In my next post, I’ll run through the tools I use to manipulate images.

Steve Jobs, 1955-2011

This was my first computer:

Vintage 1985 "Fat Mac"

The 512 kB “Fat Mac.” With an ImageWriter, Microsoft Word and Multiplan (the predecessor of Excel), and MacPascal, it set me back about $2,500. That was 1985 money, so it would be somewhere around $5,000 today.)

I was living in Albuquerque and my roommate, who drank deep of the Kool-ade, had been so affected by Ridley Scott’s 1984 “Big Brother” commercial that he ran out and bought one of the original 128 kB Macs. (If I recall, he bought some Apple stock too. I wish I’d done that when I bought my second Mac, an iBook, in 2003.)

Anyway, a couple of years later, I was working at Bell Labs in New Jersey, and Steve Jobs wasn’t working at Apple any more. He came to Murray Hill to give a presentation of the NeXT computer. I didn’t work at Murray Hill — that was the real Bell Labs, where they got Nobel Prizes in Astrophysics and worked on slug brains. I just worked for AT&T’s R&D unit. But I got to see the presentation way down in South Jersey via the magic of teleconferencing.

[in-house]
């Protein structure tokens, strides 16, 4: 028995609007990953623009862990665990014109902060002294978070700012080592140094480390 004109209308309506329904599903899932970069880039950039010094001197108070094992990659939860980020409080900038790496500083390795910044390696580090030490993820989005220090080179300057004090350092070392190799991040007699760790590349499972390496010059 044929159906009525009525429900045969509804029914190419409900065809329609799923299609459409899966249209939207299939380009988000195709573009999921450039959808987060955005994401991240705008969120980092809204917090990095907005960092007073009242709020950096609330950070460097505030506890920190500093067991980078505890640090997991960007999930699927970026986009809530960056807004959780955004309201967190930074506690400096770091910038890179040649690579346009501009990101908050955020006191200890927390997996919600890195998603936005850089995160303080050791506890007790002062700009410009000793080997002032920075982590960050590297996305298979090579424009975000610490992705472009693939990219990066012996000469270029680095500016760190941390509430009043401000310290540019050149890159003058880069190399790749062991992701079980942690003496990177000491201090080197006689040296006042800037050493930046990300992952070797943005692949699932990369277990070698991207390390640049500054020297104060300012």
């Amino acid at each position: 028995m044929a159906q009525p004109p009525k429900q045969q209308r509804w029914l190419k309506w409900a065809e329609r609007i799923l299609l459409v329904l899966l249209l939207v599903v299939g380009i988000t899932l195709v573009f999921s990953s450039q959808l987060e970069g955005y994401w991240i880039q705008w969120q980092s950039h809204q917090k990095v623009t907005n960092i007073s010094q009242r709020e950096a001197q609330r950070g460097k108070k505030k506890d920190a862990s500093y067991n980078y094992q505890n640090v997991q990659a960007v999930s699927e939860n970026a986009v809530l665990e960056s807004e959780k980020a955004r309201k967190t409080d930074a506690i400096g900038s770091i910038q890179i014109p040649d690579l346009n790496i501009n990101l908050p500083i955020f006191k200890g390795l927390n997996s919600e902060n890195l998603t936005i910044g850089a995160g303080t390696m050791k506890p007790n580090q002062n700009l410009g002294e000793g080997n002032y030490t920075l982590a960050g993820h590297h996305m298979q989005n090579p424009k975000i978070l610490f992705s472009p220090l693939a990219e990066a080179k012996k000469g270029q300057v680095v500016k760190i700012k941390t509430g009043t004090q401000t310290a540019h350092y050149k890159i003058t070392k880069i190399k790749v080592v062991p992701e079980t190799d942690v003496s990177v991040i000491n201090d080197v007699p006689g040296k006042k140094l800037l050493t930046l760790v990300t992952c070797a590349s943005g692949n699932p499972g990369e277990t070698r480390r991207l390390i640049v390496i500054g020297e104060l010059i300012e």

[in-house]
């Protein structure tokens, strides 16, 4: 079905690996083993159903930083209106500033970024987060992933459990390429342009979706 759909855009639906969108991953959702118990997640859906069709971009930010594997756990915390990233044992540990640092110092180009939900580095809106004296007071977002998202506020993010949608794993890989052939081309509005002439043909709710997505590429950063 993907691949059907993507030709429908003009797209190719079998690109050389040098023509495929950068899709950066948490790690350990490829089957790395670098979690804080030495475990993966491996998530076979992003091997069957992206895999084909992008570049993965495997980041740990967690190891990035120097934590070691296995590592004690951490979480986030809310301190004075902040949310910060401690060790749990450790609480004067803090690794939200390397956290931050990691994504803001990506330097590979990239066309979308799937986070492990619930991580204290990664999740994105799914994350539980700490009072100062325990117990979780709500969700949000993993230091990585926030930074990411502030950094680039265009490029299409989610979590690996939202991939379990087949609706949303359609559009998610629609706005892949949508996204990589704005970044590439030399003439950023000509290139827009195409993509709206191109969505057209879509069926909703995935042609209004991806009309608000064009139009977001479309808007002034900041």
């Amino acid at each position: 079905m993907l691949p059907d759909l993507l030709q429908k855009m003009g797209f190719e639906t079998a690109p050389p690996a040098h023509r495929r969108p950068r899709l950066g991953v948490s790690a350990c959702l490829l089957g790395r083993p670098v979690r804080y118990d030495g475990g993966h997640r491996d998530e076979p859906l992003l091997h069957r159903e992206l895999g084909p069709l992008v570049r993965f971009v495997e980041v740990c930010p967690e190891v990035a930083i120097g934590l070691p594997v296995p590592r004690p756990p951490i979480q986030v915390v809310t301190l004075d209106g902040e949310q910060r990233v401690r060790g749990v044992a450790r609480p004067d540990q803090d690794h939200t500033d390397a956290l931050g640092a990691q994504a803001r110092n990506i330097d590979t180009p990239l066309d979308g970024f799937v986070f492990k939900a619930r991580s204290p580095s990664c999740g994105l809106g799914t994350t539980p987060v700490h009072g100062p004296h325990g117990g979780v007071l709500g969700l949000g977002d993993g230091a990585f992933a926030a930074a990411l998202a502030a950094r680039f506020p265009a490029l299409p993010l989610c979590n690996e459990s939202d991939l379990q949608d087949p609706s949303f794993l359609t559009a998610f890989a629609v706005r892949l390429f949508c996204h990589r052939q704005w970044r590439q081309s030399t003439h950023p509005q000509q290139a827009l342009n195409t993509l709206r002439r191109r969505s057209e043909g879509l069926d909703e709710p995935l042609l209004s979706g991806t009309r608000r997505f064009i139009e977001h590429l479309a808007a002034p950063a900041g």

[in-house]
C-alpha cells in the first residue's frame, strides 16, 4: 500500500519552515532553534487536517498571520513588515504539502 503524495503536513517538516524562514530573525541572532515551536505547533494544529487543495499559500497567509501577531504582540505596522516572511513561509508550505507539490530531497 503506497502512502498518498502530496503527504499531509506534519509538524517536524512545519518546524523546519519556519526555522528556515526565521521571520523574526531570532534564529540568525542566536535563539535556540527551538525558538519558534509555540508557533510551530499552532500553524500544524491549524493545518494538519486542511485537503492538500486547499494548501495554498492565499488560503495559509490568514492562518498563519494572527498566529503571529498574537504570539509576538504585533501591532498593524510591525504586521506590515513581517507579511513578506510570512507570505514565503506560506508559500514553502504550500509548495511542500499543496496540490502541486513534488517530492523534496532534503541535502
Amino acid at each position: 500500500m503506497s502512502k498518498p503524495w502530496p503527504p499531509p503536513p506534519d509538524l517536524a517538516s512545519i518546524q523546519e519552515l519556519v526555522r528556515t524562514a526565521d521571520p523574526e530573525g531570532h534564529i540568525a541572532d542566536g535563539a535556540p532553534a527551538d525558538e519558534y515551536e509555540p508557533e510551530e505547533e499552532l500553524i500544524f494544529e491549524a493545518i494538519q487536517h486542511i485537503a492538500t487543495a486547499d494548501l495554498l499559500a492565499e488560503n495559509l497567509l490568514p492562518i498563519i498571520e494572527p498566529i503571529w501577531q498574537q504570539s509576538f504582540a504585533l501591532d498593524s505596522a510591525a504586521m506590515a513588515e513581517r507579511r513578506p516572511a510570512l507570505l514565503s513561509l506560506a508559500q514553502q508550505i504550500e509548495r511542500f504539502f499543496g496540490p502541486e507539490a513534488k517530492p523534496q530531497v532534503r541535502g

By today’s standards, NeXT mail wasn’t all that hot: it was basically email with MIME attachments. But I don’t think he was trying to sell Unix workstations to Bell Labs. (Who would be stupid enough to give up a 3B2 with a BLT running Plan 9 for a mere NeXT box? Ahem. Although, to this day, I’m not personally convinced that email improved when it grew to include anything beyond ASCII text.)

What Steve was doing, I think, was giving AT&T some (desperately-needed) business advice. I admire his chutzpah: a kid in his 30’s, who’d just been sacked by his board, telling AT&T how to do business. But that’s what he was doing.

He was telling them that AT&T Mail was a disaster, particularly compared to what he was selling. But more than that, he was telling them to stick to their core competency. Instead of chasing him (or ignoring him and Inventing-It-Here, as Bell Labs was, ahem, wont to do), he said that AT&T should sell him connectivity. Just give him pipes to move his bits around, that’s what he wanted.

People talk about Steve’s “reality distortion field.” But that day, nobody was buying what he was selling.